Join us for a public talk and opening reception for Mare Liberum’s exhibition at the Carpenter Center for the Visual Arts at Harvard University, “or, The Other Island.”
Members of the collective Mare Liberum will present an artist talk on their work in relation to participatory explorations of impacted regional waterways. As a companion talk, scholar, artist and activist Max Liboiron will discuss the science of marine plastics and citizen science tools she has developed to make plastics apparent and “charismatic.”
Plastics have been found in every ocean in the world. Over 90% of these plastics are smaller than a grain of rice and are dispersed unevenly throughout the water column, making them difficult to see. Moreover, several recent studies have found that massive amounts of microplastics are somehow missing from the surface of oceans. Perhaps they have sunk, been eaten by animals, or have broken down into fragments so minuscule they are not counted in samples. The difficulties of counting and accounting for ocean plastics has lead to scientific and policy controversies about the severity of the problem and what might be done to mitigate it. Given the difficulties making ocean plastics manifest, scientists and activists are using different techniques to make plastic pollution visible and “charismatic” enough for action.
The talks will be held in Mare Liberum’s installation in the Carpenter Center’s 3rd Floor Sert Gallery and will be followed by an opening reception.
* * *
About the Exhibition at CCVA
A photograph taken in 1950 shows Le Corbusier and his cousin Pierre Jeanneret in a pedal boat in Chandigarh, India. It is a compelling image of the renowned architect and the designer on a visibly makeshift vessel readying to embark across Sukhna Lake. The history of this photograph and boat are uncertain. The scene, however, is endearingly playful, as if Le Corbusier and Jeanneret had just discovered a newfangled plaything—watercraft.
This image is a departure point for Mare Liberum’s exhibition and research residency at the Carpenter Center entitled or, The Other Island. Based in Brooklyn, Mare Liberum (or “The Free Seas”) is a collective that uses exhibitions, workshops, publications, and river voyages to guide inquiries into the environmental conditions and histories of waterways. For this presentation, they organized workshops for building punts—flat-bottom boats with a square bow used to transport cargo. Boatbuilding is the primary point of entry for their work, with past project designs ranging from ocean-crossing rafts, to boats made of paper, to kayaks produced with bamboo and repurposed museum banners.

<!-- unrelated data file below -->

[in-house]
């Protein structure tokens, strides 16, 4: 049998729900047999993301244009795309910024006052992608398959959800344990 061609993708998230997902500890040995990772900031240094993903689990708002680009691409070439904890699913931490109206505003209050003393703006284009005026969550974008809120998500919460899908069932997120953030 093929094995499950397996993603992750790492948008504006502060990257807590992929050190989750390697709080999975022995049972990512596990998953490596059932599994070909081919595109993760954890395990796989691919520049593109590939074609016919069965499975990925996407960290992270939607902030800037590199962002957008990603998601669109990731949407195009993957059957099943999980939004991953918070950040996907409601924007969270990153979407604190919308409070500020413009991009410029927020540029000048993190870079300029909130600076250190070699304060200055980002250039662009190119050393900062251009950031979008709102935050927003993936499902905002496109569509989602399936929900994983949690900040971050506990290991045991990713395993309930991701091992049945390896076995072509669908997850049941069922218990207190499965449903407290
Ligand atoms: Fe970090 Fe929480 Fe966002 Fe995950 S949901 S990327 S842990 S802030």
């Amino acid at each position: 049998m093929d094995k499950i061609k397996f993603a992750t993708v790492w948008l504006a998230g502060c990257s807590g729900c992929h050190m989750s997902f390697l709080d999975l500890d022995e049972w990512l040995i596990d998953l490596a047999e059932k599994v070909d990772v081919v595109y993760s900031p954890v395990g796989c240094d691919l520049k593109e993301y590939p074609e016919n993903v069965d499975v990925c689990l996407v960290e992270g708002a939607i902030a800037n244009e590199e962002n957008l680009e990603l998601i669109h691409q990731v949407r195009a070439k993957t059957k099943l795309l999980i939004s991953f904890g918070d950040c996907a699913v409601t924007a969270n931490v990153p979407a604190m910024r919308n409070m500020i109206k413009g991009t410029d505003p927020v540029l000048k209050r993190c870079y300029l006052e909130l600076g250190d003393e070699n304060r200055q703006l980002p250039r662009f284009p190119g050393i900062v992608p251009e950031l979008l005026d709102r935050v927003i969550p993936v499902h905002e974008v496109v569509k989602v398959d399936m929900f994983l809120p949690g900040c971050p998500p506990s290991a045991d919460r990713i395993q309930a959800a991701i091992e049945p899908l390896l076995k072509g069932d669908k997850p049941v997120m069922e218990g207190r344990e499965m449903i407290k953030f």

or, The Other Island considers these scenarios through discussions of local water ecosystems, pollution, and neglect in relation to the City of Boston and its low-lying neighborhoods and waterways.
* * *
Each day from 10 am to 3 pm during the residency period (Sep 1–11), the public is invited to take part in a participatory boatbuilding session on the Carpenter Center’s terrace.
As the culmination of the residency, a public voyage and field trip down the Mystic River will take place on Sat, Sep 12 (rain date TBD). Interested participants can email firstname.lastname@example.org for more information or sign up to join us on the water through the following link:
RSVP for the Voyage:
RSVP for daily boatbuilding workshops:
Mare Liberum is a collective of visual artists, designers, and writers who formed around a shared engagement with New York’s waterways in 2007. As part of a mobile, interdisciplinary, and pedagogical practice, we design and build boats, publish broadsides, essays, and books, invent water-related art and educational forums, and collaborate with diverse institutions, artists, and theorists to produce public talks, participatory works, and voyages as platforms to catalyze social change.
Max Liboiron is an Assistant Professor of culture and technology at the Memorial University of Newfoundland and a co-founding member of the Superstorm Research Lab, a mutual aid research collective.